Fresh, hot pancakes make a wonderful weekend breakfast, but their allure sometimes pales in comparison to the sleep you'll forego to mix up the batter. If you want to enjoy both, one obvious solution is to make up a large batch of batter ahead of time -- homemade or from a mix -- and freeze it in breakfast-sized portions to thaw as needed.
The Judgment Call
Pancakes made from frozen batter won't cook up quite as light and high as freshly mixed, because part of your baking powder's leavening power is activated as soon as the batter is made. The remainder only springs to life in the heat of the pan, so you'll still get an adequate degree of rise. If your recipe calls for soda rather than baking powder, you're out of luck. The soda will be completely expended when you thaw the batter, and your effort will be wasted. Popular brands of boxed mixes vary in "freeze-ability." For example Aunt Jemima advises against it, while Hungry Jack is in favor.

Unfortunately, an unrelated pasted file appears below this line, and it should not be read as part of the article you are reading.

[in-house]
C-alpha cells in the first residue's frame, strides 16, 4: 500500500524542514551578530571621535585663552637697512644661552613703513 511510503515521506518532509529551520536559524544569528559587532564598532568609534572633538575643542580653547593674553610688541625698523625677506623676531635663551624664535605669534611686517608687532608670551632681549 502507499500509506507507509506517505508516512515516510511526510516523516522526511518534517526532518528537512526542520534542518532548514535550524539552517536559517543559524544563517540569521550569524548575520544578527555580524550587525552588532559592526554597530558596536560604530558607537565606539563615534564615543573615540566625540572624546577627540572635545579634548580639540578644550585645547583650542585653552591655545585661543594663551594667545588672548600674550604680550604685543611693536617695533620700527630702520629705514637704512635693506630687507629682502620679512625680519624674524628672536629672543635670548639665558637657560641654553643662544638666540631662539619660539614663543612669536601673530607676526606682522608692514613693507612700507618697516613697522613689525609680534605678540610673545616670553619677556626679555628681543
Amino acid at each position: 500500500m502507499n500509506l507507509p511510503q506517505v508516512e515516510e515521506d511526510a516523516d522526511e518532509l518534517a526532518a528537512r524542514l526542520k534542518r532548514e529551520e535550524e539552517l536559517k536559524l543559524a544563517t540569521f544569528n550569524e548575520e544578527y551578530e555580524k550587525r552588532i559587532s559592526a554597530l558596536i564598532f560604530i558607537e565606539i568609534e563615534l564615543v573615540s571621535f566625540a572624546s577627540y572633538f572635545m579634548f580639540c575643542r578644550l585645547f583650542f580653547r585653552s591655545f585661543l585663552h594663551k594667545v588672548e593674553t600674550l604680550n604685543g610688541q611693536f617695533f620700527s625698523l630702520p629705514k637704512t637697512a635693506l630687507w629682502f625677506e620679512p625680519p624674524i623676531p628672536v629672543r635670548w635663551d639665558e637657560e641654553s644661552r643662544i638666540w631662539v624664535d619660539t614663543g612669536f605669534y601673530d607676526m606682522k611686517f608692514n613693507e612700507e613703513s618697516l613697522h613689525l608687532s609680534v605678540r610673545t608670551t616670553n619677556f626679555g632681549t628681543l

Freeze your batter in shallow containers, so it will thaw quickly in your fridge overnight. Alternatively, save dishwashing by freezing batter in heavy-duty bags. Once it's thawed, you can simply cut off a corner and squeeze batter onto your griddle. Freezing cooked pancakes, rather than batter, is also an option. They deflate slightly as they cool, so they're not as delightful as fresh-made, but can be reheated quickly in your toaster, toaster oven or even your microwave.
The Kitchn: Did You Know That You Can Freeze Pancake Batter?Clabber Girl: Frequently Asked QuestionsAunt Jemima: Preparation TipsHungry Jack: Hungry Jack Pancake & Waffle Mix Frequently Asked Questions